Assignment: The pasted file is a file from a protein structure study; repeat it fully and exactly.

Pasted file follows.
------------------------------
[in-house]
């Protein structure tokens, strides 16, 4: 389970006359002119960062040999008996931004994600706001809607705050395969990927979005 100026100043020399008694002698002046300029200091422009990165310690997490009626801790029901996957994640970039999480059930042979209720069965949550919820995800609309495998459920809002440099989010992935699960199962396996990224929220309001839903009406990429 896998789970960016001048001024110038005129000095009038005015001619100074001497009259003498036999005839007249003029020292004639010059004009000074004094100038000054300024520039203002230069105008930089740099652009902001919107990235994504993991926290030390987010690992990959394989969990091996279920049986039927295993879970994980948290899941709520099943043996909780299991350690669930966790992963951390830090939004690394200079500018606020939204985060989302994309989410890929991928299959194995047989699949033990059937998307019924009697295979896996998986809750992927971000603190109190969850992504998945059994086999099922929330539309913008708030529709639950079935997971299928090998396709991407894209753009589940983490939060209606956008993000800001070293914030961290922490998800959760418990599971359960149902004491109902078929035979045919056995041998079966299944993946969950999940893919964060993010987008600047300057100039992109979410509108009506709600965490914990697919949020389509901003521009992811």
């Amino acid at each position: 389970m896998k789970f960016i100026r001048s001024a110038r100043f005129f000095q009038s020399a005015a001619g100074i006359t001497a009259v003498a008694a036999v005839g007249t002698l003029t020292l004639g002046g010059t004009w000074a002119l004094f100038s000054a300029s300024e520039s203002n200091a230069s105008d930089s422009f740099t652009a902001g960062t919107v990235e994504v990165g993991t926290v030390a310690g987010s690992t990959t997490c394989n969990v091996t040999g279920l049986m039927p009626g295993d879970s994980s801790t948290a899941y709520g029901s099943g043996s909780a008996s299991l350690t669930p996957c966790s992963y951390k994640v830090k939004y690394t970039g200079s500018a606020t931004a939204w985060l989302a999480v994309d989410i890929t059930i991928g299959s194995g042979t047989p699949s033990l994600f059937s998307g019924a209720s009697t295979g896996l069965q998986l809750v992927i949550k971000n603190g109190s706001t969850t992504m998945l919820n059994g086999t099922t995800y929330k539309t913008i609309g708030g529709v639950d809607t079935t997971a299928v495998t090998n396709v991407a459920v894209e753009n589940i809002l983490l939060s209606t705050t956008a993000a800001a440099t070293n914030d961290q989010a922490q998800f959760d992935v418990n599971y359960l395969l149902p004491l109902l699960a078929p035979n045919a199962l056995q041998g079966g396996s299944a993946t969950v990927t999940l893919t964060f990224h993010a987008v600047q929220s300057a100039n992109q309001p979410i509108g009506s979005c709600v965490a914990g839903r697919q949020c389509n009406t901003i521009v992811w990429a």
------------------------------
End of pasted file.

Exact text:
[in-house]
């Protein structure tokens, strides 16, 4: 389970006359002119960062040999008996931004994600706001809607705050395969990927979005 100026100043020399008694002698002046300029200091422009990165310690997490009626801790029901996957994640970039999480059930042979209720069965949550919820995800609309495998459920809002440099989010992935699960199962396996990224929220309001839903009406990429 896998789970960016001048001024110038005129000095009038005015001619100074001497009259003498036999005839007249003029020292004639010059004009000074004094100038000054300024520039203002230069105008930089740099652009902001919107990235994504993991926290030390987010690992990959394989969990091996279920049986039927295993879970994980948290899941709520099943043996909780299991350690669930966790992963951390830090939004690394200079500018606020939204985060989302994309989410890929991928299959194995047989699949033990059937998307019924009697295979896996998986809750992927971000603190109190969850992504998945059994086999099922929330539309913008708030529709639950079935997971299928090998396709991407894209753009589940983490939060209606956008993000800001070293914030961290922490998800959760418990599971359960149902004491109902078929035979045919056995041998079966299944993946969950999940893919964060993010987008600047300057100039992109979410509108009506709600965490914990697919949020389509901003521009992811």
């Amino acid at each position: 389970m896998k789970f960016i100026r001048s001024a110038r100043f005129f000095q009038s020399a005015a001619g100074i006359t001497a009259v003498a008694a036999v005839g007249t002698l003029t020292l004639g002046g010059t004009w000074a002119l004094f100038s000054a300029s300024e520039s203002n200091a230069s105008d930089s422009f740099t652009a902001g960062t919107v990235e994504v990165g993991t926290v030390a310690g987010s690992t990959t997490c394989n969990v091996t040999g279920l049986m039927p009626g295993d879970s994980s801790t948290a899941y709520g029901s099943g043996s909780a008996s299991l350690t669930p996957c966790s992963y951390k994640v830090k939004y690394t970039g200079s500018a606020t931004a939204w985060l989302a999480v994309d989410i890929t059930i991928g299959s194995g042979t047989p699949s033990l994600f059937s998307g019924a209720s009697t295979g896996l069965q998986l809750v992927i949550k971000n603190g109190s706001t969850t992504m998945l919820n059994g086999t099922t995800y929330k539309t913008i609309g708030g529709v639950d809607t079935t997971a299928v495998t090998n396709v991407a459920v894209e753009n589940i809002l983490l939060s209606t705050t956008a993000a800001a440099t070293n914030d961290q989010a922490q998800f959760d992935v418990n599971y359960l395969l149902p004491l109902l699960a078929p035979n045919a199962l056995q041998g079966g396996s299944a993946t969950v990927t999940l893919t964060f990224h993010a987008v600047q929220s300057a100039n992109q309001p979410i509108g009506s979005c709600v965490a914990g839903r697919q949020c389509n009406t901003i521009v992811w990429a």